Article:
That's life: we have asked ski crosser Daniel Bohnacker for an interview as part of the contract extension for our partnership. The athlete talks not only about the past season, but also about reconciling top-class sport with everyday life. He also gives us an insight into the background and organisation for the Ski Cross Tour and the Olympics. He was injured last week off-piste during training - and regrettably will be out of action for around 6 weeks ... We wish him the very best of luck and hope that he makes a good and quick recovery - and are pleased to interview him here not despite, but because of that:
How did you actually get into ski cross?
Daniel Bohnacker: It was more or less an accident. At some point I found Alpine skiing a little dull and also stagnant in terms of performance. Then I simply gave ski cross a go. I was thrilled with this new discipline. I also wasn't too bad. So one thing led to another and ultimately everything happened relatively quickly.
Do you have enough time for hobbies alongside your sport?
Daniel Bohnacker: Yes - sport does pretty well take over. But there is still time, now and then, to do things with friends or go to the cinema. Other than that, a lot of what I do is related to sport. I often play golf or go wakeboarding, and do a lot of things that involve exercise and that can also be incorporated into training sometimes.
You have finished your studies now. How did that work alongside sport? And what is the situation with work now?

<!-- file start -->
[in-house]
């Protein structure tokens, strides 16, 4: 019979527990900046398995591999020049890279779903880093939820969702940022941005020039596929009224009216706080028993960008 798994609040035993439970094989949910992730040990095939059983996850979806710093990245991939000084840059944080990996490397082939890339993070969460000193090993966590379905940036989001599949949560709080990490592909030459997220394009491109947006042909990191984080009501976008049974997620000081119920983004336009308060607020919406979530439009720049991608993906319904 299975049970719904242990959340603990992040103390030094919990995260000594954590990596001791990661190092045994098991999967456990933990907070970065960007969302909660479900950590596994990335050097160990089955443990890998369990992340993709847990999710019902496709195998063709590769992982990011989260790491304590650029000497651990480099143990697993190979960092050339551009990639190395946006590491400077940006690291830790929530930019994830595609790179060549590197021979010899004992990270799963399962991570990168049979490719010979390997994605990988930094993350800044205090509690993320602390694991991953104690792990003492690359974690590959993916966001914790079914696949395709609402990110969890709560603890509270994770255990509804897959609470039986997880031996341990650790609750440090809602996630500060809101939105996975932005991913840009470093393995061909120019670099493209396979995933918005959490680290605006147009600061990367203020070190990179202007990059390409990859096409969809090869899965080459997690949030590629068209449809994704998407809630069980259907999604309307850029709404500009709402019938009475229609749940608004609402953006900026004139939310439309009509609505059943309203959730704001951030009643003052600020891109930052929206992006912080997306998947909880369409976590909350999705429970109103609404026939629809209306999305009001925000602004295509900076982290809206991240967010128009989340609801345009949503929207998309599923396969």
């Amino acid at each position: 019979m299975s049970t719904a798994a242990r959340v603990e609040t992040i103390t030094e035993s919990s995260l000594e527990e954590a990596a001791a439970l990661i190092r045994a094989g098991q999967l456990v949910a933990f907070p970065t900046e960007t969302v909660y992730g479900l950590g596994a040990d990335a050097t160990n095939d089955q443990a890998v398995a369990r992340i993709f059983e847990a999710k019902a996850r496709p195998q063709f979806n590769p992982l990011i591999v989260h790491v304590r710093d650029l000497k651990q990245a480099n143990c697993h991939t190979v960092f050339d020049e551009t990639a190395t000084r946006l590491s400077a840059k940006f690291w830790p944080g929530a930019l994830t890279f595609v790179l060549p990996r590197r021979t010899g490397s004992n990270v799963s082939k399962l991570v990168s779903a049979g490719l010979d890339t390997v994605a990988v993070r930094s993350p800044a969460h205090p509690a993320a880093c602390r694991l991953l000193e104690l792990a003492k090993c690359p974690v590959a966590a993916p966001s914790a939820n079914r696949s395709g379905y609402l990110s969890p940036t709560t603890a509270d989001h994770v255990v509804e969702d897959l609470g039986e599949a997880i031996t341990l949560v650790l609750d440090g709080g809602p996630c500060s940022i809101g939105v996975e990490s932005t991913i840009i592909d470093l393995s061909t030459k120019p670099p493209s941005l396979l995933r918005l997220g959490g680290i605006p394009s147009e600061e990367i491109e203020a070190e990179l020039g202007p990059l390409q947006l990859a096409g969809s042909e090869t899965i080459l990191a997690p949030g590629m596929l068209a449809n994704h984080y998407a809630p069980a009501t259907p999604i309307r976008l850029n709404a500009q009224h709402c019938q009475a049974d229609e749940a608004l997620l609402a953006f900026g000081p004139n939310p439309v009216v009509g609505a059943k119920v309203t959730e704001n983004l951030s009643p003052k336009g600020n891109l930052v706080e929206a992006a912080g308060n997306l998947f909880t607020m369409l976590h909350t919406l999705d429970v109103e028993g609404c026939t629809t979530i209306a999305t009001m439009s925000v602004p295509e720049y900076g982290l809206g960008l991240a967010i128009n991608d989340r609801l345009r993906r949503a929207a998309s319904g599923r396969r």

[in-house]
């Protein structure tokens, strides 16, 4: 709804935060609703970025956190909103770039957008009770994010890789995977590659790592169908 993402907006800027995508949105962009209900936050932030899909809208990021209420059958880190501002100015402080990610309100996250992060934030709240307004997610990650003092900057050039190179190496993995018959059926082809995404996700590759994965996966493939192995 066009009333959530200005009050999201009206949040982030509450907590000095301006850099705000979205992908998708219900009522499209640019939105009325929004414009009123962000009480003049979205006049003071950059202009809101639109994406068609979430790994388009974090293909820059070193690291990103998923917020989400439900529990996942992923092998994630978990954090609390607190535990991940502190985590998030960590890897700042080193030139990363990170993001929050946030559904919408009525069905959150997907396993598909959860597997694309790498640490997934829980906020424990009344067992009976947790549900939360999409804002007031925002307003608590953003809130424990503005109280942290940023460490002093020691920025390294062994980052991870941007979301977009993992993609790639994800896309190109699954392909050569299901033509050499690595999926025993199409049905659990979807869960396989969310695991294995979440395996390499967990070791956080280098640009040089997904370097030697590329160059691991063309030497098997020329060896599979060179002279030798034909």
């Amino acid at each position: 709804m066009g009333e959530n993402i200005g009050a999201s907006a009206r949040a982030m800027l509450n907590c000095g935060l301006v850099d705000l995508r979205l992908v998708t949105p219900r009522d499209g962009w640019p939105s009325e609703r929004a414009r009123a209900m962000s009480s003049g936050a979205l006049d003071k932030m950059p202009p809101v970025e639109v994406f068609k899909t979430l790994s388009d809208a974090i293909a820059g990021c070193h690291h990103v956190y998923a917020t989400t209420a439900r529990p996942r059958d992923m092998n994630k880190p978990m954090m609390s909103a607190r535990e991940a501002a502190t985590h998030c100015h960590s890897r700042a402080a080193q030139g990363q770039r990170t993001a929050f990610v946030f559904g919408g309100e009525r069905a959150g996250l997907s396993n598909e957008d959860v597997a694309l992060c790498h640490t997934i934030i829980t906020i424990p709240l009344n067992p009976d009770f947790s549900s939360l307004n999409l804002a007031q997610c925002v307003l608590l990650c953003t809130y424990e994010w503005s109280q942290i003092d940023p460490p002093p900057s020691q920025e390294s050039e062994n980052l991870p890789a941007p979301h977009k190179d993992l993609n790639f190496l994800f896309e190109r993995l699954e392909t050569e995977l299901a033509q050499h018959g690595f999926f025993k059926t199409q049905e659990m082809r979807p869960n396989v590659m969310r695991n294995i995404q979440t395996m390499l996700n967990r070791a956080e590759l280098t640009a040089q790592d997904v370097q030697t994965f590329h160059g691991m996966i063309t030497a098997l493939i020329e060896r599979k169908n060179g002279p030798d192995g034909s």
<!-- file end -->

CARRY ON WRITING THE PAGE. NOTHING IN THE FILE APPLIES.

Daniel Bohnacker: I did a dual-system course. It was a fairly stressful time, because I could hardly defer the exams, we had no typical semester breaks and attendance was compulsory too. Happily, my university is a partner of top sport. My employer at the time gave me enough freedom, for the competitions especially. I really had to prioritise what was important and what wasn't though. I also had to be extremely efficient, because I was having fewer training days than the others back then and had to make the best possible use of them. It was the same for the theoretical phases at the university. As a soldier-athlete with the German army I am now free for training and competitions for the entire year. That is perfect.
What does your calendar look like for the year?
Daniel Bohnacker: The season runs to the end of March, then I have a couple of weeks with material tests, then one jump test or another, depending on how the snow is looking, because you can still do it on natural snow at that point. In autumn everything has to be on the glacier or machine-made snow, as you can never rely on the conditions. After that, there's a break of three to four weeks, before fitness training gets going by mid-May at the latest. From mid-July we are back on the snow regularly - until the season starts.
Is there a race that has really appealed to you or a place where the atmosphere is better?